I’m not sure that our earlier Greening Libraries and Focus on Educating for Sustainability did not “seriously examine the future of libraries in a climate reality-based context,” but I admire her book and wish that we had published it. Mandy agreed to do an interview here, to talk about her book and the topic it addresses.
Mandy, thanks for agreeing to do this interview.
Hi Rory, it’s nice to chat with you and thank you for interviewing me.
I’d like to start by asking you about your own background and interest in this topic. What drew you to write this book?
You know that’s a hard question to answer. I was drawn to it for lots of reasons. Part of it was because I was spending a lot of time in meetings and at conferences angry and I couldn’t quite articulate why. I needed to really explore in depth what it was about the general tone of the profession that frustrated me. I started the book at a time in my life when I was turning back towards an earlier political radicalism that I had sort of left behind to focus on making on a living and raising my children. Then I turned 30 and I had an employee get cancer and I had this epiphany that life was short and I should do more with mine than just be really good at managing an Access Services department. I realized I was hiding in my work and not being true to myself in some really important ways.
So, I got involved with Keystone XL protesting and once that happened I realized that living my values at work too was really important to me. But I had no clue how to do that. So, the book is really a long conversation with myself about how to live my values at work and how to bring a DIY/anarchist ethos into my professional life. The book was a way for me to break down the dissonance between what I felt and did in my personal life and what went on at work. To live an authentic life I needed to tie those things together. It was either that, or I was going to quit and go live off the land. Since I like health insurance and hate farming and really love libraries, the book seemed a better choice. It also gave me great cover to say and do things at work that I think would otherwise just be considered a bit nutty. It gave me a real legitimacy so that I could say things like, “I think software-as-a-service is dangerous to our patron’s long-term interests.” Or, “Discovery layers are hollowing out libraries.” The work on the book demonstrated that I wasn’t just being testy, I had done real research and work to come to those positions.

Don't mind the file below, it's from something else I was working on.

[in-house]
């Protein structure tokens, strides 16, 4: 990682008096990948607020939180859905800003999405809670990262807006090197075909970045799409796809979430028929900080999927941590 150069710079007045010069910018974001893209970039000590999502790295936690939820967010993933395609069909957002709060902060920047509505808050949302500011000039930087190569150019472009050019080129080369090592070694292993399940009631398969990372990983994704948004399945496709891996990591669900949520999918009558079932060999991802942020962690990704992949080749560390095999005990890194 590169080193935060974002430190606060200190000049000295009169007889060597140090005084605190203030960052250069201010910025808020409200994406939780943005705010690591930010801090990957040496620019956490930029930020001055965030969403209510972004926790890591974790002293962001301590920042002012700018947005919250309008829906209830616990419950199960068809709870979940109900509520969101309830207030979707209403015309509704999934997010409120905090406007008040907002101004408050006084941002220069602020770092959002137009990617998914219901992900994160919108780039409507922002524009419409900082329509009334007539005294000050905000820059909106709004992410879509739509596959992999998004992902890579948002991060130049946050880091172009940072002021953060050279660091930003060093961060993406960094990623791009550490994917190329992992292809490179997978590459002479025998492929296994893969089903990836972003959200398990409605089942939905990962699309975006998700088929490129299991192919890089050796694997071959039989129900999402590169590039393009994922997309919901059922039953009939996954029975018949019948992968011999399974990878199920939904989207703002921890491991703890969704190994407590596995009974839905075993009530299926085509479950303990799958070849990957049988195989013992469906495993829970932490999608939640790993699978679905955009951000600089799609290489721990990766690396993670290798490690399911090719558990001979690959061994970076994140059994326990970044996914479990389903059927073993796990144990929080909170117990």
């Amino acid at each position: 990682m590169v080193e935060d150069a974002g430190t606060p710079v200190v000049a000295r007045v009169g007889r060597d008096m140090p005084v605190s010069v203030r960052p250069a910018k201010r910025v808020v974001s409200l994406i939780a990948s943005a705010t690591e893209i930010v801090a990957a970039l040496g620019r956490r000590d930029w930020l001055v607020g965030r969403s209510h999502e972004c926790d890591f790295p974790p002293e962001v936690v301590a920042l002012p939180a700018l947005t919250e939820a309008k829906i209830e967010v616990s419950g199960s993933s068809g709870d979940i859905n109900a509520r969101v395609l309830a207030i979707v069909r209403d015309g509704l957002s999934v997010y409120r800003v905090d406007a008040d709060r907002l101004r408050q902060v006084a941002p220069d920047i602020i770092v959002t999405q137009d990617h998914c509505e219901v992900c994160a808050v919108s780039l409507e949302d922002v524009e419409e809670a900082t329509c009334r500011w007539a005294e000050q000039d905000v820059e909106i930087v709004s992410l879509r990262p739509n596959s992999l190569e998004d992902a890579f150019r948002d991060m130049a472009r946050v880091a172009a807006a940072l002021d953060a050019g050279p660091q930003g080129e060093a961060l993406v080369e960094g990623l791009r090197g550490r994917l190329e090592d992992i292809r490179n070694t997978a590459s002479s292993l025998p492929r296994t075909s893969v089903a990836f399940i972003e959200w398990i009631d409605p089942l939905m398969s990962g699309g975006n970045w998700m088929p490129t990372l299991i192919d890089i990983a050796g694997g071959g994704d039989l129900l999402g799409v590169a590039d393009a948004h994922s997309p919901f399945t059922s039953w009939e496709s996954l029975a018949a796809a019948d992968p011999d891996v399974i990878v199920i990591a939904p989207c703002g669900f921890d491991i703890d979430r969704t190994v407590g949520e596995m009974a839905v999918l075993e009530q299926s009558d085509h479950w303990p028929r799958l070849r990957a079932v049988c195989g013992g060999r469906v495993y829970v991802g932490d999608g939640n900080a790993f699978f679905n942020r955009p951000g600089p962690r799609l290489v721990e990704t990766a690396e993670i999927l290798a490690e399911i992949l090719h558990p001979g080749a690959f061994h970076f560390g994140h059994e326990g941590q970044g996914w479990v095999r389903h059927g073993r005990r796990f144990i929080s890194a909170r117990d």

Most people reading this have not read your book yet an therefore don’t know how that relates to what you’ve written. At one level, the book is about how to guide libraries in the context of global warming and other threats to the environment, but it also addresses other ways in which our current structures are at odds with sustainability, identifying problems with the current “library industry” as it is sometimes called. For the convenience of people reading this, would you mind outlining the book? The problems it addresses and how it addresses them.
Of course, I am happy to do that. One thing I’d push back on is the idea that it is possible to pull apart the various sustainability challenges that we face. Climate is the most urgent manifestation of an entire system gone absolutely off the rails and so I gave it center place. But my understanding is that climate and other problems, like mining or labor issues, are really just different aspects of the same basic failure of our society to create the conditions needed for a biophilic planet. Our libraries exist in the midst of a morass of environmental, political, and economic challenges and this gives us moral obligations that go beyond fulfilling our stated missions. Clocking in at work doesn’t give us the right to clock our values out, that’s my basic premise. And that’s where the book starts. It’s divided into three parts. In the first part, I try to connect the various dots of sustainability issues to the library world and to our professional values, while also outlining a picture of the world as it is. So, I look at the science behind climate change,the philosophical construct that is “sustainability,” as well as how libraries have been impacted by these issues.